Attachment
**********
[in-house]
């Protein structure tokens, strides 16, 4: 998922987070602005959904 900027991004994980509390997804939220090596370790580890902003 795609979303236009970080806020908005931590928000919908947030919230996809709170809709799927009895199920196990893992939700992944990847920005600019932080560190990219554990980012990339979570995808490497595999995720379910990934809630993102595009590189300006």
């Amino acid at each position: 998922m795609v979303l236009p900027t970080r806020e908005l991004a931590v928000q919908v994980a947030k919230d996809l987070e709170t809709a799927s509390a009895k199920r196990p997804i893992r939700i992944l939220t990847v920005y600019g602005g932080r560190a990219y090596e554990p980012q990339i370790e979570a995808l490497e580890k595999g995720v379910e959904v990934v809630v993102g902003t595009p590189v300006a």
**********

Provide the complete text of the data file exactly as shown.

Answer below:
[in-house]
């Protein structure tokens, strides 16, 4: 998922987070602005959904 900027991004994980509390997804939220090596370790580890902003 795609979303236009970080806020908005931590928000919908947030919230996809709170809709799927009895199920196990893992939700992944990847920005600019932080560190990219554990980012990339979570995808490497595999995720379910990934809630993102595009590189300006």
């Amino acid at each position: 998922m795609v979303l236009p900027t970080r806020e908005l991004a931590v928000q919908v994980a947030k919230d996809l987070e709170t809709a799927s509390a009895k199920r196990p997804i893992r939700i992944l939220t990847v920005y600019g602005g932080r560190a990219y090596e554990p980012q990339i370790e979570a995808l490497e580890k595999g995720v379910e959904v990934v809630v993102g902003t595009p590189v300006a």